Samsung has appointed its youngest President, Roh Tae-moon, as the company’s new mobile chief. The management restructuring transpires as Samsung seeks to defend its lead in the smartphone market from emerging challenges, from rivals such as Huawei Technologies. Roh Tae-moon is an engineering expert, who’s exact about phone features.
The former mobile chief and co-CEO DJ Koh will continue to lead Samsung’s IT and mobile communications (IM) division. Also, Samsung promoted its network business chief, Cheun Kyung-whoon to President, to promote networking as a major business for the Korean firm.
As the former mobile development head, Roh led the research and development of the Samsung Galaxy lineups. Also, he played a prime role in strengthening the company at the time of fierce smartphone competition. Roh has also been a major contributor in Samsung’s shift to outsource more device production to cut costs, and perform better with Chinese phone makers such as Huawei.
What brought Management Restructuring in Samsung?
In 2019, Samsung had a market share of 21 percent in the smartphone business for the third quarter, across the globe. But, Huawei was very close to it with a share of 18 percent. These figures are quite surprising, as Huawei was banned from doing business with most US companies in May 2019. And, it prevented Huawei the access to technologies like Android and other services. As a result, Huawei shipped many of its smartphones without Google services.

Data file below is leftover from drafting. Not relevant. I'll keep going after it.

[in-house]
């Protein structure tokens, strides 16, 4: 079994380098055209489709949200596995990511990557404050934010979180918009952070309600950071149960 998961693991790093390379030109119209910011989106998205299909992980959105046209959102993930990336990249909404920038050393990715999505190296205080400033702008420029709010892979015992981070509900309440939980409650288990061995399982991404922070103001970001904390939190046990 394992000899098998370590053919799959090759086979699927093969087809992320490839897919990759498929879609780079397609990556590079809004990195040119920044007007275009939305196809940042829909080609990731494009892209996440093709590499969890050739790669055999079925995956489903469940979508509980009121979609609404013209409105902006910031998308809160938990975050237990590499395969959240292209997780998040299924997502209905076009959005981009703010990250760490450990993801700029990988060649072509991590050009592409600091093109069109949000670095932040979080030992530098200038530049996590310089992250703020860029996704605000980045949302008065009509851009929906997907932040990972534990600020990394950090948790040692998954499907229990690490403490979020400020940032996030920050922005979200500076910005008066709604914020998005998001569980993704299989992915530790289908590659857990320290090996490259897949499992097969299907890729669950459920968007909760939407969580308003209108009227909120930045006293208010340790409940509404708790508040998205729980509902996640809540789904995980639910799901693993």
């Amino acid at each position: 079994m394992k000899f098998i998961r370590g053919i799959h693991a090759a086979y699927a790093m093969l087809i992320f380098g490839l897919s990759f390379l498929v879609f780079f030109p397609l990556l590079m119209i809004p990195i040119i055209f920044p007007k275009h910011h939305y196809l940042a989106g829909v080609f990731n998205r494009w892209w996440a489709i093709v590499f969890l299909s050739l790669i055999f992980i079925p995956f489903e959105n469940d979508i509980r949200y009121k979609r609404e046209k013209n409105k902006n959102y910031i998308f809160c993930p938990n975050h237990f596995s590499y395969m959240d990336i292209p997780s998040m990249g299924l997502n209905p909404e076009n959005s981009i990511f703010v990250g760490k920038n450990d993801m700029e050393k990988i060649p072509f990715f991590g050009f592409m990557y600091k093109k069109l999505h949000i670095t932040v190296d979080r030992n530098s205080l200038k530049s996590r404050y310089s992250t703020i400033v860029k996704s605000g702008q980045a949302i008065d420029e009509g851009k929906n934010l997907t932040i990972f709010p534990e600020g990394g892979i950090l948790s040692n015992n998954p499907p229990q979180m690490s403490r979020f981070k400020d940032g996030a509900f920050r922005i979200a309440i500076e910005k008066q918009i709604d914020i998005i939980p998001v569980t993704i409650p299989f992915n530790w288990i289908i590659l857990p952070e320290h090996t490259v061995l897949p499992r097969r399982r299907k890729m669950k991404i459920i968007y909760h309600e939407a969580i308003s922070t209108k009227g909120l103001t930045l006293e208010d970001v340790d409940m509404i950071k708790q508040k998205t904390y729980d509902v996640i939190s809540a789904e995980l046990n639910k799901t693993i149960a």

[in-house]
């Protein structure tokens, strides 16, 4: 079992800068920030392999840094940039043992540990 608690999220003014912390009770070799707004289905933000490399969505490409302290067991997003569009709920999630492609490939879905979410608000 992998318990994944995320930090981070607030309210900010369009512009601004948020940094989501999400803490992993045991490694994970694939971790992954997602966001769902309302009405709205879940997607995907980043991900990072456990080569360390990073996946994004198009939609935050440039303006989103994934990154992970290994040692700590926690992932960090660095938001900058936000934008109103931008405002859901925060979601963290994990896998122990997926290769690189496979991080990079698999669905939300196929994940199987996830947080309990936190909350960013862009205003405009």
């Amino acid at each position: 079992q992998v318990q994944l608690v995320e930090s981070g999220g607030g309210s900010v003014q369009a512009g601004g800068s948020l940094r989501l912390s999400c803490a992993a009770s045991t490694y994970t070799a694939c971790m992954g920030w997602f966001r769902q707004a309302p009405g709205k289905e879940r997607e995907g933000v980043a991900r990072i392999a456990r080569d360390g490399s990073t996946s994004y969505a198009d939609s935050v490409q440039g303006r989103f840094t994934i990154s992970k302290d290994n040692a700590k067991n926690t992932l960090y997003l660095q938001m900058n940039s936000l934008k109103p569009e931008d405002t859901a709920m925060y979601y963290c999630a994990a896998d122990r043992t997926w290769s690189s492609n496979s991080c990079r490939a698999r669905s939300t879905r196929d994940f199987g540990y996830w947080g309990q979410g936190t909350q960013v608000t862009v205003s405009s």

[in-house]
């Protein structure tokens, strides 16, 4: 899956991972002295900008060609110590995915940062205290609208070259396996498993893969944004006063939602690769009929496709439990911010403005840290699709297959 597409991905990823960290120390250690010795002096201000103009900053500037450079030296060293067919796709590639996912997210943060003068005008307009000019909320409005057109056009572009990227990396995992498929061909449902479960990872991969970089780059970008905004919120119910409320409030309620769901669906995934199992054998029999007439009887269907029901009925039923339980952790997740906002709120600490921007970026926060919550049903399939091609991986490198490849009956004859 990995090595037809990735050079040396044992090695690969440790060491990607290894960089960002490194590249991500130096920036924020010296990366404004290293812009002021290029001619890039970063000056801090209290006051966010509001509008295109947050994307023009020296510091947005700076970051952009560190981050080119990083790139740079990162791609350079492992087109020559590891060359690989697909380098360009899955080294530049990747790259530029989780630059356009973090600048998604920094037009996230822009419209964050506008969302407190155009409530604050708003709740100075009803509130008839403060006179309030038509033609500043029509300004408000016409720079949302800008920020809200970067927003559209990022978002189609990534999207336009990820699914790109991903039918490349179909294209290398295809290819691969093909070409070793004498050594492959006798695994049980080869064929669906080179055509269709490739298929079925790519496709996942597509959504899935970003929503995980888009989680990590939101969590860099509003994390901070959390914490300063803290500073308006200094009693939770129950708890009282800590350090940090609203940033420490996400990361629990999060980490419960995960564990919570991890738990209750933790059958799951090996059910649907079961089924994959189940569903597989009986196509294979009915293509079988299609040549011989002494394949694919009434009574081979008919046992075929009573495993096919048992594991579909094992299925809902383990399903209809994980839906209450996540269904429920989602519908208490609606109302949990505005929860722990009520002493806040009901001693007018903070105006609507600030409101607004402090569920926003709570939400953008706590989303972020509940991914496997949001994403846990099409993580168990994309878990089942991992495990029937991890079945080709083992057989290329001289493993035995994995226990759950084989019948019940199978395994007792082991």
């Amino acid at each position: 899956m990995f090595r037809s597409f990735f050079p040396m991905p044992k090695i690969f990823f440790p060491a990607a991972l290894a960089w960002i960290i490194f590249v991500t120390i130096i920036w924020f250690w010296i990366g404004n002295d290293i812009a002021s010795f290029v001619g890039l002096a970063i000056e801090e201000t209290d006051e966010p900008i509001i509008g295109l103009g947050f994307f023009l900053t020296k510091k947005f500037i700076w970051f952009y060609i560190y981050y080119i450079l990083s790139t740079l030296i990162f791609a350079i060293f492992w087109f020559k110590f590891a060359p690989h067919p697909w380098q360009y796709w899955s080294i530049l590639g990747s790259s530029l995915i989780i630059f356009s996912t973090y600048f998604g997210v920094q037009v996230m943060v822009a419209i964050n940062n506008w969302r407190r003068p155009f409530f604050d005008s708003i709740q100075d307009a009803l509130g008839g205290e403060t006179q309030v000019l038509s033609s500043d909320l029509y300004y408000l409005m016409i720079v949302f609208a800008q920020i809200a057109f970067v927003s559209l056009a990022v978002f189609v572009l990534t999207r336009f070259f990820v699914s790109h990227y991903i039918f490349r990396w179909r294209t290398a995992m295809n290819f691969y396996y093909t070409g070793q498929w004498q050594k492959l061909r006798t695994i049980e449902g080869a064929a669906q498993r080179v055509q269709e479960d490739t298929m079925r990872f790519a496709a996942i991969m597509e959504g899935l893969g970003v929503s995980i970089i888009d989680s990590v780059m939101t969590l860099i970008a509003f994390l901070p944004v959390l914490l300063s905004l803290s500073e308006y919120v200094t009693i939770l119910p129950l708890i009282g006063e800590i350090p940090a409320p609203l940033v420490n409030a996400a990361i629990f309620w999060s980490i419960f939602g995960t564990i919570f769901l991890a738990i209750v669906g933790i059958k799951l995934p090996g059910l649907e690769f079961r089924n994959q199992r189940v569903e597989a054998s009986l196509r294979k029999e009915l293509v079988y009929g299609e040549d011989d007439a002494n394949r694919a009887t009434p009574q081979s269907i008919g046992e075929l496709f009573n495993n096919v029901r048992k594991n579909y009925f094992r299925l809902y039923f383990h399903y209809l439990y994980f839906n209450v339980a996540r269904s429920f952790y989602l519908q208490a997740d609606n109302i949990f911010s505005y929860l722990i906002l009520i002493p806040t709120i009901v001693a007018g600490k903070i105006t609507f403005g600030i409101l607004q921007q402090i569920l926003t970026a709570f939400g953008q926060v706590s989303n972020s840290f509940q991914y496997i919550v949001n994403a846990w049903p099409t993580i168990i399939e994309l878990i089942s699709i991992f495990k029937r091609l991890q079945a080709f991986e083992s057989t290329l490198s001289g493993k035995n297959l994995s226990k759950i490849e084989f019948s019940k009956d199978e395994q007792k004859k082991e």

Although Samsung took an initial lead in the 5G smartphones. But, Huawei can definitely boost sales of the 5G-compatible smartphones in 2020. And, this would definitely result in leveraging its huge home market.
Therefore, it’s pretty clear that Samsung’s reshuffling aims at dealing with a major market change with the new technology. Roh Tae-moon is known to be decisive. Therefore, he’s likely to respond quickly to that change to preserve Samsung’s lead from Huawei. Roh will have assigned responsibilities to grow markets from China and India. And, to make the foldable smartphones successful after Samsung failed with the Galaxy Fold.
Samsung also kept its three co-chief executives in the annual review; an action highlighting stability ahead of a ruling on a bribery case involving its leader Jay. Y Lee.